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Unit 4: How Food Becomes You

by: Louise Alessandra Laguit

Unit 4: How Food Becomes You 65915

Louise Alessandra Laguit
GPA 4.0

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About this Document

How does the body digest food after its consumption?
Nutrition, Food and You
Jennifer Ricketts
Class Notes
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This 5 page Class Notes was uploaded by Louise Alessandra Laguit on Wednesday February 24, 2016. The Class Notes belongs to 65915 at University of Arizona taught by Jennifer Ricketts in Spring 2015. Since its upload, it has received 12 views. For similar materials see Nutrition, Food and You in Nutrition and Food Sciences at University of Arizona.

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Date Created: 02/24/16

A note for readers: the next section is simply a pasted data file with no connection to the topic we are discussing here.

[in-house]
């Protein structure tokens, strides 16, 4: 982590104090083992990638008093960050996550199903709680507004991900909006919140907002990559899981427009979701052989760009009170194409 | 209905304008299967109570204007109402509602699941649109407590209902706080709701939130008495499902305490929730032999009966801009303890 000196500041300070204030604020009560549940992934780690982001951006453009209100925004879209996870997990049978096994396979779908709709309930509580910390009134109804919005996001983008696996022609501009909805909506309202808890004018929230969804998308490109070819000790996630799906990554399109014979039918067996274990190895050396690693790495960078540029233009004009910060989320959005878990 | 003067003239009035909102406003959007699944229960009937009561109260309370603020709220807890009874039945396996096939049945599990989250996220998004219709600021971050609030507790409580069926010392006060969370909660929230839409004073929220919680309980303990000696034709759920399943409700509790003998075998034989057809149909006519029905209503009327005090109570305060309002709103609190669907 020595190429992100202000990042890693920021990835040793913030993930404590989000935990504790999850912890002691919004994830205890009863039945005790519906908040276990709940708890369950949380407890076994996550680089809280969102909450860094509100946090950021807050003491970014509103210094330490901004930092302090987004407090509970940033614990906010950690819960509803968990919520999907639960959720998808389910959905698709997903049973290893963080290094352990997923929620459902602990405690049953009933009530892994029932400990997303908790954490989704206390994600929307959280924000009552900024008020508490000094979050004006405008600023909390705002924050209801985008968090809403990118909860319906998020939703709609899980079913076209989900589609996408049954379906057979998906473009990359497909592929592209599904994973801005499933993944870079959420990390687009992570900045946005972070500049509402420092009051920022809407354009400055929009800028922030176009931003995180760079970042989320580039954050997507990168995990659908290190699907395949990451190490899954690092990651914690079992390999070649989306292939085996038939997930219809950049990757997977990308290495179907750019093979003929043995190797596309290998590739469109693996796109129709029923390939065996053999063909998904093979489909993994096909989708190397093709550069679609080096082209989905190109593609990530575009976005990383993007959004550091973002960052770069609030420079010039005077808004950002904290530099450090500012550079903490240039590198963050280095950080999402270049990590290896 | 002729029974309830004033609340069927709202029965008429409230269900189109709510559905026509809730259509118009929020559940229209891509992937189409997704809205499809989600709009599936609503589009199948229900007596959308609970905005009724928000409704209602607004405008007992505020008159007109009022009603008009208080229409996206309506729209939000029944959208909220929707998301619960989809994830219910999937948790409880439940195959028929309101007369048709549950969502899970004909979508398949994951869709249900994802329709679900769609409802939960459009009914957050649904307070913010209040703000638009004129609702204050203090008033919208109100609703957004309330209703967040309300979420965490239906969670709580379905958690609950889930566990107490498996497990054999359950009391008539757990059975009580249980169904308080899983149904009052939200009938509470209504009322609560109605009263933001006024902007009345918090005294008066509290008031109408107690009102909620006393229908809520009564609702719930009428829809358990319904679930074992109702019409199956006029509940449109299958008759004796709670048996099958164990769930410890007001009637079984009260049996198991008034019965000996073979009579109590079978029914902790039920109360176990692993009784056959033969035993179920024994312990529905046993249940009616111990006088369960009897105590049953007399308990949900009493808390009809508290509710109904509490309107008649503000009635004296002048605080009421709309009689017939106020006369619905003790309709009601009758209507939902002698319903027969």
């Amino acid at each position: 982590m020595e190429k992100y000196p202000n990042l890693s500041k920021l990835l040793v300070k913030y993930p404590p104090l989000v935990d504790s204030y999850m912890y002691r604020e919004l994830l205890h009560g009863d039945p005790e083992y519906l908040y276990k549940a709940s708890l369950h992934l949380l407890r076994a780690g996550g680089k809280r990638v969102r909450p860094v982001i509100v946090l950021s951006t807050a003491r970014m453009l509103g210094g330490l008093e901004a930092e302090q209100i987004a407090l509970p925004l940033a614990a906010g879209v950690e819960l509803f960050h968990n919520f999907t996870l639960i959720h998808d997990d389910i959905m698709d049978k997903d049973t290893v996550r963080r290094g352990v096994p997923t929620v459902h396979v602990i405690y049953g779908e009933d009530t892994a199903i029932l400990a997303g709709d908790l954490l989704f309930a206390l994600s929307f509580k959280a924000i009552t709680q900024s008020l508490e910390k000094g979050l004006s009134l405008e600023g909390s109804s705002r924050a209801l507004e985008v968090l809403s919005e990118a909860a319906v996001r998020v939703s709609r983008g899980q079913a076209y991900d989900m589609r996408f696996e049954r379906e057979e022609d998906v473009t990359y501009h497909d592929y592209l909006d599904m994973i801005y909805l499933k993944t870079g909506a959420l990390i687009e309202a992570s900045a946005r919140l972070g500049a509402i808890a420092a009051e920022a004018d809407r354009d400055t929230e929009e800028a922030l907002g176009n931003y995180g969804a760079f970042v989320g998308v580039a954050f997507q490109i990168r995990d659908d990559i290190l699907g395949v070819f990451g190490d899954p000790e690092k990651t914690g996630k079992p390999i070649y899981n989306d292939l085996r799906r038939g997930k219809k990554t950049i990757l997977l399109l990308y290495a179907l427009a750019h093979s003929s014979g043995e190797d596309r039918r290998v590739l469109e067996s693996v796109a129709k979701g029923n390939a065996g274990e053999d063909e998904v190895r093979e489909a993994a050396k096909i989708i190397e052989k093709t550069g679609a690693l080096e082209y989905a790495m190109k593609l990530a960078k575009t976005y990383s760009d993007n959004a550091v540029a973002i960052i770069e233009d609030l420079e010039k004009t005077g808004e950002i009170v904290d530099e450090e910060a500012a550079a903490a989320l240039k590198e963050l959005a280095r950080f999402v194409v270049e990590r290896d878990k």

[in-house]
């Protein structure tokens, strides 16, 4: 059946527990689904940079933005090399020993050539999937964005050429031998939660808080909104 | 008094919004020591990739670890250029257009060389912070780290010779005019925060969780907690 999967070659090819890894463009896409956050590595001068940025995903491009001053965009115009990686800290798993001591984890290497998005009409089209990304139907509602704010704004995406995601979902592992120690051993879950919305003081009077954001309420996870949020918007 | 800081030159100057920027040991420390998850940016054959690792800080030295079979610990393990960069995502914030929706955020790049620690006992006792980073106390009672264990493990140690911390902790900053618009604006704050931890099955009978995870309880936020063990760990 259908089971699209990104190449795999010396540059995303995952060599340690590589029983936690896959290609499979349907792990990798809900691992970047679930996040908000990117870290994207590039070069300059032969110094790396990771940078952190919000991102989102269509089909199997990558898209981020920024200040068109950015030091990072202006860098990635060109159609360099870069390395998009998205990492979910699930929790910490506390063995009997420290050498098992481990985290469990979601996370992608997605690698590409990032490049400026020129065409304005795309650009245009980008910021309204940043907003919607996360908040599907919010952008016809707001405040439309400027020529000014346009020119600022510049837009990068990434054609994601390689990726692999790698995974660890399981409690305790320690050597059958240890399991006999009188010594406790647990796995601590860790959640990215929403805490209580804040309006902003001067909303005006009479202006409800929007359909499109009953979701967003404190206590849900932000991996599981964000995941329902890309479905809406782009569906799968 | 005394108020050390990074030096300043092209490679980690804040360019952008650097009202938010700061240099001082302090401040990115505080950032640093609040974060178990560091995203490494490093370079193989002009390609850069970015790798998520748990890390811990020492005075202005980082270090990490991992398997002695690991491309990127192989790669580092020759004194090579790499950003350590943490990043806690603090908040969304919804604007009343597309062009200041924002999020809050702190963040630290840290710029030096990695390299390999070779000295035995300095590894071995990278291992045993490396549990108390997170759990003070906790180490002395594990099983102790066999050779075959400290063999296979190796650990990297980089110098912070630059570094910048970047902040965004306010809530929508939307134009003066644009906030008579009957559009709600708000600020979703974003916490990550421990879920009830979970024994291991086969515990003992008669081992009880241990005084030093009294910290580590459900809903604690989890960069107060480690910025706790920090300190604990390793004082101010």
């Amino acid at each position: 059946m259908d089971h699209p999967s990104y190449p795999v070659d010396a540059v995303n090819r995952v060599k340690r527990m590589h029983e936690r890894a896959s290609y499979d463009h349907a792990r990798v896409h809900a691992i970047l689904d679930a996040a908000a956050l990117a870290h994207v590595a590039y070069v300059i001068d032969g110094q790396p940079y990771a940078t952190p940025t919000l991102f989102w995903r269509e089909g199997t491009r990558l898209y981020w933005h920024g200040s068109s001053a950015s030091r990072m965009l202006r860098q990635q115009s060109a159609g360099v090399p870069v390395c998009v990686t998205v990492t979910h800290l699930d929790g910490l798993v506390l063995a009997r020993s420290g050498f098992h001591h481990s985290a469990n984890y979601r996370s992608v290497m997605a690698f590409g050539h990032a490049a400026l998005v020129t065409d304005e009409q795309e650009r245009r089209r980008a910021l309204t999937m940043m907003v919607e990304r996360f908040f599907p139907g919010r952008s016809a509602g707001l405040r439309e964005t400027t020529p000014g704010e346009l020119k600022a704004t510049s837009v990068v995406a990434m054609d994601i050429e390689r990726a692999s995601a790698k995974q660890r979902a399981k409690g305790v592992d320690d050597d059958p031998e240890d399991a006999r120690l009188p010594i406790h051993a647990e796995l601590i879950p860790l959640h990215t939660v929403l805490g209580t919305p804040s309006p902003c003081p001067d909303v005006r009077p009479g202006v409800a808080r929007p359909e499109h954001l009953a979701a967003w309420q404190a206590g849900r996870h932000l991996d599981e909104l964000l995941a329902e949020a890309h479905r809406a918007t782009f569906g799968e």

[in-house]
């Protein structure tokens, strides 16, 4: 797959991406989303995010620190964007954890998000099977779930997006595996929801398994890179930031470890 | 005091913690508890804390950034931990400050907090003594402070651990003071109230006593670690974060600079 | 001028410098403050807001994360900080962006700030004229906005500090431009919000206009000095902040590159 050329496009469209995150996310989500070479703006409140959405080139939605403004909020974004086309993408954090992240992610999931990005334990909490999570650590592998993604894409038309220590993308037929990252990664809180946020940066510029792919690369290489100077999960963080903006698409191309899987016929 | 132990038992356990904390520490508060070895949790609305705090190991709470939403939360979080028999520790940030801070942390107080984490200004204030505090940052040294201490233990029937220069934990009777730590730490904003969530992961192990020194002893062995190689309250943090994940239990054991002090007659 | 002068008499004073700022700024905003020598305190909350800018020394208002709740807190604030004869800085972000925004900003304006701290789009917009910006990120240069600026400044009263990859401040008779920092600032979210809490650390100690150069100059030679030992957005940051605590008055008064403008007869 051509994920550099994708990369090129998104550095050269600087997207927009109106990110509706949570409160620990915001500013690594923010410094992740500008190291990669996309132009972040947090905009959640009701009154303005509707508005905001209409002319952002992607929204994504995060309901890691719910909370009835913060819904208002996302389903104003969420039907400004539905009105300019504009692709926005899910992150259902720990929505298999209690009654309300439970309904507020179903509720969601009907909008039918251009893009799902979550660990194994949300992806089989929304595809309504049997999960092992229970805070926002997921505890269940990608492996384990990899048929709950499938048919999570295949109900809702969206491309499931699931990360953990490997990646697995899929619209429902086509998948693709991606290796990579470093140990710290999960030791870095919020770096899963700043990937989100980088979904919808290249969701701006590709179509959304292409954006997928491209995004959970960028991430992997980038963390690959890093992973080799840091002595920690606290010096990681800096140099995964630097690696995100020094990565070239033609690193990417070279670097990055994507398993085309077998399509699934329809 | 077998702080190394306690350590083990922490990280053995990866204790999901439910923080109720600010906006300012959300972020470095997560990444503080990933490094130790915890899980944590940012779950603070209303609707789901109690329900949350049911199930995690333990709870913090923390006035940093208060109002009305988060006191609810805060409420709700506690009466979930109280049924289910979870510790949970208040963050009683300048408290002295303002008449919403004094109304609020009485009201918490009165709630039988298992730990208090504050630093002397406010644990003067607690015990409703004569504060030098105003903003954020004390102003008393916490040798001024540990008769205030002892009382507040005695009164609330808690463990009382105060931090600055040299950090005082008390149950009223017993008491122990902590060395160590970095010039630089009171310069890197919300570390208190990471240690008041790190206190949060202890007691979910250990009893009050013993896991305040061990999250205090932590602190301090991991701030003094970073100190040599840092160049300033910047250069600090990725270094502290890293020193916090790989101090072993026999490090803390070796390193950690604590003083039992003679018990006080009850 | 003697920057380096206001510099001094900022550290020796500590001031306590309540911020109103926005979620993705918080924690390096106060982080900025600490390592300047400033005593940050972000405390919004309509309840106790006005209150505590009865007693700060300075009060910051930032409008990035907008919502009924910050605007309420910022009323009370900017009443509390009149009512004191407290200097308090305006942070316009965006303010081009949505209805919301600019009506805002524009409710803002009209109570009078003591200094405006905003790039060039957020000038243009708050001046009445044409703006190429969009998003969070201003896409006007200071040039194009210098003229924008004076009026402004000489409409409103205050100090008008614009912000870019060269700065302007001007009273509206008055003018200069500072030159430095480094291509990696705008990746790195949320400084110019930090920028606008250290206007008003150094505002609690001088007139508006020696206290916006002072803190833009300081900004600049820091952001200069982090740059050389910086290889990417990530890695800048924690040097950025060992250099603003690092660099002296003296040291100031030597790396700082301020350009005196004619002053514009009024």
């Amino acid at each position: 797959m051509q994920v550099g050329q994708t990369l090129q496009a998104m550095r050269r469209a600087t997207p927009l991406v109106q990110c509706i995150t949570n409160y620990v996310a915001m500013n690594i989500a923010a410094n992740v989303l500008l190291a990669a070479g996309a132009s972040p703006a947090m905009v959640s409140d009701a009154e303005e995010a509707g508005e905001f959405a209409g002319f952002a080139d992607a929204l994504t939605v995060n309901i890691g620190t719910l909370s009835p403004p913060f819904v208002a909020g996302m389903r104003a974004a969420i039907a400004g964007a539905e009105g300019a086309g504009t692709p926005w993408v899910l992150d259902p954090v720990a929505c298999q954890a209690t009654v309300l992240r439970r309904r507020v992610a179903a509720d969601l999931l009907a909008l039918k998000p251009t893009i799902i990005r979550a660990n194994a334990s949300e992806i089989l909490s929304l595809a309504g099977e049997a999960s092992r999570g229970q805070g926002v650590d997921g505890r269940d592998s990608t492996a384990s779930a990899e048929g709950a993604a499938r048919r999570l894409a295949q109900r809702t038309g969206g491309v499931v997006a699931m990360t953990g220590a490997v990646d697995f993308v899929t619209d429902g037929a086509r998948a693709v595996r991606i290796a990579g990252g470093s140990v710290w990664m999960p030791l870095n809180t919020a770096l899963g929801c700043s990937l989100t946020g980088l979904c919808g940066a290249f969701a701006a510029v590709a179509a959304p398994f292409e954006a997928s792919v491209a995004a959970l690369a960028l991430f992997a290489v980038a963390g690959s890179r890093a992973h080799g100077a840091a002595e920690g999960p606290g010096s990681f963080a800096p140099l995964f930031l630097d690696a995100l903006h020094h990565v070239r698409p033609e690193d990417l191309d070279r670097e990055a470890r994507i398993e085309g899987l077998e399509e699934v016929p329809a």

Friday, January 29, 2016 NSC 170C Unit 4 tissues masses of cells that have similar characteristics and functions organ collection of tissues that function in a related fashion organ system group of organs that work together for a similar purpose omnivore organism that can digest and absorb nutrients from plans, animals, fungi, and bacteria digestion process by which large food components are mechanically and chemically broken down molecules basic chemical units that make up substances mechanical digestion physical breakdown of foods chemical digestion chemical breakdown of foods by substances secreted into the digestive tract digestive tract muscular tube that extends from the mouth to the anus absorption process by which substances are taken from the digestive tract and enter the bloodstream 1 Friday, January 29, 2016 accessory organs organs of the digestive system that assist digestive tract function saliva water fluid secreted by the salivary glands that mixes with food in the mouth enzymes proteins that help chemical reactions occur esophagus tubular organ of the digestive tract that connects the back of the mouth with the stomach epiglottis flap or tissue that folds down over the trachea (windpipe) to keep food from entering the lungs during swallowing peristalsis type of muscular contraction of the digestive tract Heimlich maneuver life-saving technique for people who are choking lower gastroesophageal sphincter (LES) ring of smooth muscle in the last section of esophagus; controls the opening between the esophagus and stomach mucus slippery fluid that protects certain cells chyme mixture of gastric juice and partially digested food pyloric sphincter ring of muscle at the base of the stomach that control the rate at which chyme leaves the stomach 2 Friday, January 29, 2016 duodenum first segment of the small intestine jejunum middle segment of the small intestine ileum last segment of the small intestine villi (singular: villus) tiny, fingerlike projections of the small intestinal lining that participate in digesting and absorbing food absorptive cells digestive tract cells that absorb nutrients lacteal lymphatic system vessel in villus that absorbs most lipids lymph fluid in the lymphatic system colon major structure of the large intestine rectum lower section of the large intestine probiotics live and active cultures of beneficial bacteria constipation condition that occurs when bowel movements occur less frequently than normal and/or are difficult to eliminate hemorrhoids swollen veins in the anal canal that can cause itching and bleeding 3 Friday, January 29, 2016 diverticula tiny pouches that can form in the lining of the large intestine heartburn backflow of irritating stomach contents into the esophagus gastroesphageal reflux disease (GERD) chronic condition characterized by frequent heartburn peptic ulcer a sore that occurs in the lining of the upper GI tract irritable bowel syndrome (IBS) chronic condition characterized by frequent bouts of intestinal cramps with diarrhea or constipation ulcerative colitis form of inflammatory bowel disease colorectal cancer cancer that starts in either the colon or the rectum Crohn’s disease form of inflammatory bowel disease energy capacity to perform work catabolism metabolic processes that break down larger substances into smaller ones anabolism metabolic processes that build larger substances from smaller ones hormones chemical messengers 4 Friday, January 29, 2016 adenosine triphosphate (ATP) “energy currency” of cells aerobic metabolism metabolic pathways that require oxygen anaerobic metabolism metabolic pathway that functions without oxygen 5


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